A Massachusetts marketing group has put me in the awkward position of arguing on behalf of increased American productivity.
It’s generally my belief that we’re all working too much, are too stressed out and that those of you with anxiety-ridden occupations should quit them and devote your time to making and delivering flower arrangements to neighborhood shut-ins.
So it’s against my nature, but here goes:
Making today a national holiday is a terrible idea.
The Workforce Institute of Kronos Inc. says because of rampant hangovers, water cooler chit chat and general disinterest in doing squat the day after the Super Bowl should be a national holiday. They contend it would be in our national interest for the nation’s workforce to stay home with their families today to discuss the game, Beyonce’s fabulous bod or, I guess, go to church to pray that our children grow up to be just like Ray Lewis.
They say today’s lost productivity could total as high as $2 billion.
That’s not an argument for canceling work the day after the Super Bowl.
That’s an argument for canceling the Super Bowl.
A holiday is supposed to unite people throughout the country.
The Super Bowl always makes me hate people from around the country.
If the Steelers are in it, I hate whomever they’re playing and the misguided fans that root for them.
If the Steelers aren’t playing, I hate the teams that outplayed them to get there.
I hated the Ravens and their fans because they treat the despicable Lewis the way impoverished Hindus treated Gandhi.
Hating San Francisco, the city where my wife and I honeymooned, is difficult but the Super Bowl helped me find a way to hate.
I hated that a 49ers win would have given them six Super Bowls -- the same as the Steelers -- and if the world ends tomorrow it won’t bug me as much knowing that all the people who hate me for loving the Steelers know it ends with the Steelers having won the most Super Bowls.
I could see it if you moved the Super Bowl to a Friday. A Friday Super Bowl wouldn’t disrupt the natural circadian rhythms of those of us who goof off on Fridays and enjoy spending Saturdays with debilitating hangovers.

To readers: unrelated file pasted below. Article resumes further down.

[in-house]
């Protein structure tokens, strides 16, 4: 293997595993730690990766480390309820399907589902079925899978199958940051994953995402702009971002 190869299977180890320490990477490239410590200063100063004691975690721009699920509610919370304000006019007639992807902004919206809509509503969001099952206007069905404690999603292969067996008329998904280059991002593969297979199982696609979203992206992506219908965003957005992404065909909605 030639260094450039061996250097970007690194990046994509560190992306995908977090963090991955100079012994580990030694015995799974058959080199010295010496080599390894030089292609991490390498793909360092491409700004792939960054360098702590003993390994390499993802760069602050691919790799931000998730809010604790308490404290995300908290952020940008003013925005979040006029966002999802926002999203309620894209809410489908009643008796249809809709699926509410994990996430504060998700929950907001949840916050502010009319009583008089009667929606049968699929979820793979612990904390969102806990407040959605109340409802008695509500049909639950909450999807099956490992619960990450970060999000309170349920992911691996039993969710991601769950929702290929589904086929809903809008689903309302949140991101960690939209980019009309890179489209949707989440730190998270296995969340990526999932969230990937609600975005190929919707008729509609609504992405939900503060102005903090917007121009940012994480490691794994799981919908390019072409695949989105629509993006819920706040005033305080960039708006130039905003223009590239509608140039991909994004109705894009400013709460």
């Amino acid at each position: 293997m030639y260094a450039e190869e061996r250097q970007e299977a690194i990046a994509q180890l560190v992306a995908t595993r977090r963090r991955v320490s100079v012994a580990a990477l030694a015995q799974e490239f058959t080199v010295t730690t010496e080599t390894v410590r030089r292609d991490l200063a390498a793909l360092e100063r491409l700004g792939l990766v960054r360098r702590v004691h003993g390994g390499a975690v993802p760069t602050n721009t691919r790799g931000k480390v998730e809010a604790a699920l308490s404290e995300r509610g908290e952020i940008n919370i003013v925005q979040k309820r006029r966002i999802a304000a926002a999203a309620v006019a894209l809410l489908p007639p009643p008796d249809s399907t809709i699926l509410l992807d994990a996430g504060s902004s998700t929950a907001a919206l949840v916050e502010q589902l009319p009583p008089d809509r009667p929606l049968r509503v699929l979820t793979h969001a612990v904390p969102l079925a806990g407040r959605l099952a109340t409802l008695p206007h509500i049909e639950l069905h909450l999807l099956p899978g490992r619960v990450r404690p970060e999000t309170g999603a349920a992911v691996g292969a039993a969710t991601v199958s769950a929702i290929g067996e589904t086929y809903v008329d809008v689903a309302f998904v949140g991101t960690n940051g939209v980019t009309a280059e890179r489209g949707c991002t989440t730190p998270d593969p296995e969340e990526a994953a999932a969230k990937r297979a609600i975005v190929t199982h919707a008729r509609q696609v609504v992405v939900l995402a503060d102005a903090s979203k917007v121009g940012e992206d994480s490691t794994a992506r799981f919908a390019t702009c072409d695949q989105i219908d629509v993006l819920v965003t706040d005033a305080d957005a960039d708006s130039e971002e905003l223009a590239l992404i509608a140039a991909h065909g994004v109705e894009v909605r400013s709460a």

A better idea is raising the stakes of the game.
Therefore, I propose fans of the teams winning the Super Bowl get the entire week off while fans of loser teams pitch in to do their jobs and household chores.
Sure, this will involve another layer of costly government bureaucracy, which has my full support if it means again soaking the super-wealthy, especially now that they will soon include Baltimore quarterback Joe Flacco.
Here’s how it would work: fans would be required to register for a national database anytime they buy a jersey or any other NFL team-affiliated paraphernalia or body art.
This would work because America today is a melting pot of fans. Even the most parochial cities like Green Bay are populated by fans from around the country
As the game approached, a roster of loser fans would be correlated with fans from the cities with a chance of winning. The list would kick in after the game’s final whistle.
If, say, you are a Vikings fan who happens to work as a bank teller, you’d today be paired with an area Ravens-backing bank teller and after your shift at your own bank you’d need to drive to the Raven fan’s bank and do his or her job for a few hours.
Those with skills that do not match would have to visit the Raven fan’s home to do things like shovel snow, wash dishes or maybe clip the fan’s jagged toenails.
The logistics of this would work because the losing fans by far outnumber the winners.
It would ratchet up our national insanity over meaningless sports and that would be good as people would have less time to hate one another over things like race, religion, and whether or not Obama’s ever really took a shot at clay pigeons.
I think it’s a great idea. And I’m fully vested in it because I believe the Steelers will win the 2014 Super Bowl!
So that gives all you fans of 31 different teams a whole year to try and come up with an ill-conceived idea of your own to share here on the blog.
Either that or get yourself a sharp set of toenail clippers.
Related . . .
Causes Chris Rodell Supports
Democratic National Committee, UNICEF, Doctors without Borders, Sierra Club, Smile Train, Salvation Army